Saturday, October 17, 2015
U.S. Compromises Own Security By Banning Russian Rocket Engines
Russian Soyuz blasts off from Baikonur Cosmodrome on July 2nd - saving the ISS from potential evacuation.
How dumb is dumb, and while we're at it, how childish is childish? The answer is a '10 out of 10' on the extreme dumbo-childish side when a nation's congress and defense establishment reacts with emotions and pique and threatens its own (space) interests, as well as national security. In this case because those bad nasty Russkies are "behaving badly" and have to be taught a lesson by "God's country", 'Murica!
In case people forgot, the Russians came to the rescue of the ISS crew back on July 2nd with three tons of food, fuel and other supplies ferried up, mere days after the Elon Musk private commercial rocket (Space-X) failed miserably. That failed launch not only messed up reception of needed supplies but also caused consternation for more than 60 Colorado science students who had patiently prepared experiments - all of which came to perdition.
How was the Space-X different from the Russian rocket OR to the previous successful military spy satellite launches? This is the 64 dollar question that needs to be addressed. The primary difference is that the military-Pentagon has been using a proven performer in the Russian-produced RD-180 rocket engine (also used for the Soyuz) which powers the Atlas V that lofts two thirds of all national security satellites.
As noted in a WSJ piece at the time ('National Security After the Space X Explosion', June 30, p. A18) by William Shelton, the U.S. government "encouraged Lockheed Martin to use this engine primarily because of its performance and relatively low cost."
Pretty straightforward, eh? Well, for anyone of normal intelligence or higher, but evidently not a dumbass Reeptard congress, determined to teach those Russkies a lesson or two. Which makes one wonder who or what our illustrious representatives really are: spoiled, mentally deficient brats or mature and responsible leaders.
You can decide!
Last week the Pentagon, according to a Denver Post story ('Pentagon to ULA - No Russian Engines') the Pentagon refused to grant a waiver allowing United Launch Alliance to bypass a congressional ban on Russian-made engines that the company needs to compete in the national security launch market (as well as ISS resupply)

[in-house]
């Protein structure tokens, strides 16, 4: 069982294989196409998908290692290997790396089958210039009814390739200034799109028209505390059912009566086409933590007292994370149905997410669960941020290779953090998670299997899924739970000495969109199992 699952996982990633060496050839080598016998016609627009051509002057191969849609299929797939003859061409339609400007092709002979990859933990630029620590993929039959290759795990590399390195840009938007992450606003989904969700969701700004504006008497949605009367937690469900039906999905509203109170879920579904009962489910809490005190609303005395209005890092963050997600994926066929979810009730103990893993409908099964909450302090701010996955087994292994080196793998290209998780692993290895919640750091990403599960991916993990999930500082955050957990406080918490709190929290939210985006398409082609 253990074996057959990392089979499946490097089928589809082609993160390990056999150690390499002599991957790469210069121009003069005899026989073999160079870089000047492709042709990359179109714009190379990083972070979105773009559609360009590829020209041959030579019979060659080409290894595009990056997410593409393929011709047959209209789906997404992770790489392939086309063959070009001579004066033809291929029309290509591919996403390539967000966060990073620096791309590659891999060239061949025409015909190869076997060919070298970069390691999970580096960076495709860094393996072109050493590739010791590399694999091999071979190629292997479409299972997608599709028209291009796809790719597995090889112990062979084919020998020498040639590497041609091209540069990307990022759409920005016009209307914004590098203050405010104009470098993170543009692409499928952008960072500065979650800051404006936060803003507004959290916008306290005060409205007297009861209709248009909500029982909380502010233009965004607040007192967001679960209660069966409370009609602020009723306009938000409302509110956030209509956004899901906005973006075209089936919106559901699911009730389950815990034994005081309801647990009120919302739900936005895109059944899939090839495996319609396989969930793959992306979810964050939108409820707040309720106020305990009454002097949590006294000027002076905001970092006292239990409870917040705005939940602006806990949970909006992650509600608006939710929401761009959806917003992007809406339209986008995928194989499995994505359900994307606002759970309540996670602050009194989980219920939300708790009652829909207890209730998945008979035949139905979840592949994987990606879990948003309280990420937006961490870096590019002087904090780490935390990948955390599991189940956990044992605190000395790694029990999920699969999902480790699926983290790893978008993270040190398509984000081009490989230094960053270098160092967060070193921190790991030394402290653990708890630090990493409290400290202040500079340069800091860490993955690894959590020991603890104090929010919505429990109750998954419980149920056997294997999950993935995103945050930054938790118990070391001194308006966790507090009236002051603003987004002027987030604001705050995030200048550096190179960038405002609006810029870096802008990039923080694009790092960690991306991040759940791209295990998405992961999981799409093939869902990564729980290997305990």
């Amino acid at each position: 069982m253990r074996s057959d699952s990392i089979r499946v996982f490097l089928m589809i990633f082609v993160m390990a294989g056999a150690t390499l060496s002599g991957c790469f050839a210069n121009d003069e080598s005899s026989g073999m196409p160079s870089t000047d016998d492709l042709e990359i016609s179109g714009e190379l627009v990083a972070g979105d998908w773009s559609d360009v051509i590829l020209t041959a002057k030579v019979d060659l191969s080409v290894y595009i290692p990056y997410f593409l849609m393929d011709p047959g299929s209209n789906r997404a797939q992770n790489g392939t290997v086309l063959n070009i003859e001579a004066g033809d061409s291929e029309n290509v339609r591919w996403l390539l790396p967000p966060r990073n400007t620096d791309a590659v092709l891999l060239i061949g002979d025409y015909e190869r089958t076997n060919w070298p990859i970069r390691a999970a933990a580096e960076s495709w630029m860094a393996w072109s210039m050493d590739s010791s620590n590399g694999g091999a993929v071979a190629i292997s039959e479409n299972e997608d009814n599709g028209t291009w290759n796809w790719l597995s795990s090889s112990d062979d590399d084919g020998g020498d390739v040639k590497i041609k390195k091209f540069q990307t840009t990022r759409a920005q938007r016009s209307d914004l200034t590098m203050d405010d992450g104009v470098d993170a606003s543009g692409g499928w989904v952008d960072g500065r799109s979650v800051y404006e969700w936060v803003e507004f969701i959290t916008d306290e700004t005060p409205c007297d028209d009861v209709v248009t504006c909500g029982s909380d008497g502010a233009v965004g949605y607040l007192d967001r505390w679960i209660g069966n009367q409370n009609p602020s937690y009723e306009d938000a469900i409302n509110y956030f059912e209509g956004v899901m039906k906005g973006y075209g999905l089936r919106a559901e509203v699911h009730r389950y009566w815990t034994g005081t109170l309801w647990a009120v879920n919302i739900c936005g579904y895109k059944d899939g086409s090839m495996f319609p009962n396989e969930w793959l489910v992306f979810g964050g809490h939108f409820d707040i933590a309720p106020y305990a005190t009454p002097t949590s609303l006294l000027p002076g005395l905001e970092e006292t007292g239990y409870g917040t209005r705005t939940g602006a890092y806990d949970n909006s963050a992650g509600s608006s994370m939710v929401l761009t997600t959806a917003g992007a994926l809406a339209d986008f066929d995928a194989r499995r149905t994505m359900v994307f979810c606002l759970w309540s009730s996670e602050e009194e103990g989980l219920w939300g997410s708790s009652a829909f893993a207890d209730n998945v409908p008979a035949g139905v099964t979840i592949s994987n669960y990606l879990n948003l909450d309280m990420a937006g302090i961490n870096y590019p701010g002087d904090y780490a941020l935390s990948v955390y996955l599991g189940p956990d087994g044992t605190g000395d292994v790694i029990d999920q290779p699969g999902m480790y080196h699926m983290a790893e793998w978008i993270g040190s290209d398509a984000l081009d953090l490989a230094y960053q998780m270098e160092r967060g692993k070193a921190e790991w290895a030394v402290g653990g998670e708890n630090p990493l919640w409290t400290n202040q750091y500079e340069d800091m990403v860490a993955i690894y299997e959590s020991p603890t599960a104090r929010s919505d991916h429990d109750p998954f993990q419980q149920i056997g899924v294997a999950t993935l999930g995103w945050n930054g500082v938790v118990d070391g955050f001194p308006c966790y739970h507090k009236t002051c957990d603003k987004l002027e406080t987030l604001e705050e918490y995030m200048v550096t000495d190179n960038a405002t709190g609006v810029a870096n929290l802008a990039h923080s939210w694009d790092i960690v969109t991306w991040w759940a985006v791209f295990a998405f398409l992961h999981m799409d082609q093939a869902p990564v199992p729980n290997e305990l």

This refers to last year's congressional legislation that prohibits the use of any Russian-made engines on U.S. rockets. As a result of the 2015 National Defense Authorization Act which became law last December, the RD-180 Russian made engines were banned with the exception of the few remaining in stock. According to Shelton (ibid.):
"The purported rationale is to uphold Russian sanctions and avoid rewarding the country's bad behavior in Ukraine"
Which is totally stupid and irrational, as I also noted last year in terms of NASA halting cooperation with the Russians, e.g.
As Shelton noted, the U.S. will run out of RD-180 engines well before the new rocket is ready. Would the military be ready to go to Elon Musk's Falcon 9, 1.1 full thrust engine when the RD-180s run out? After the recent performance of the 1.1 prototype for ISS resupply, don't hold your breath.
But there was still an 'out' in terms of a waiver.
"In April, the House of Representatives passed a new, slightly revised fiscal 2016 National Defense Authorization Act. It contains a clause that allows the Secretary of Defense to waive the ban on the RD-180 for as long as needed if the Secretary deems it in the national interest to do so."
But evidently, the Secretary of Defense - either on his own or with the Obamians' pressure, is as determined to teach them Russkies a lesson as the congressional nitwits, given the waiver wasn't granted. (And bear in mind this is to support the launch of our own national security satellites, for god's sake!).
As the recent Post article noted "ULA had pleaded with the Pentagon for a waiver that would allow it to use more RD-180 engines to power its Atlas V rocket". The Centennial, CO company also tried to explain to the Pentagon pinheads that it had 4 engines it could use for national security launches but needed 14 to launch payloads such as spy and communications satellites.
SO this begs the question of why the Pentagon big cheeses would cut off their noses to spite their faces in the national security satellite sphere. Was it THAT important to teach a lesson to the Russians to not mess with Uncle Sam? Especially when Sam lacks the rockets to do the launches himself or even resupply his own on the space station?
Cleverly, a Pentagon spokesperson said it "cannot be in the position of relying on only one source of space launch for critical national security launches ....that must be launched reliably and on schedule"
Fine, so why not use the remaining RD-180s - which has the best record for reliability and safety- for at least four launches? Unless there's another reason afloat - that the eggheads at the Pentagon don't want to rely on any engines that are Russian.
As I said, as dumb as the congressional fools! Who needs realpolitik when idiocy can suffice?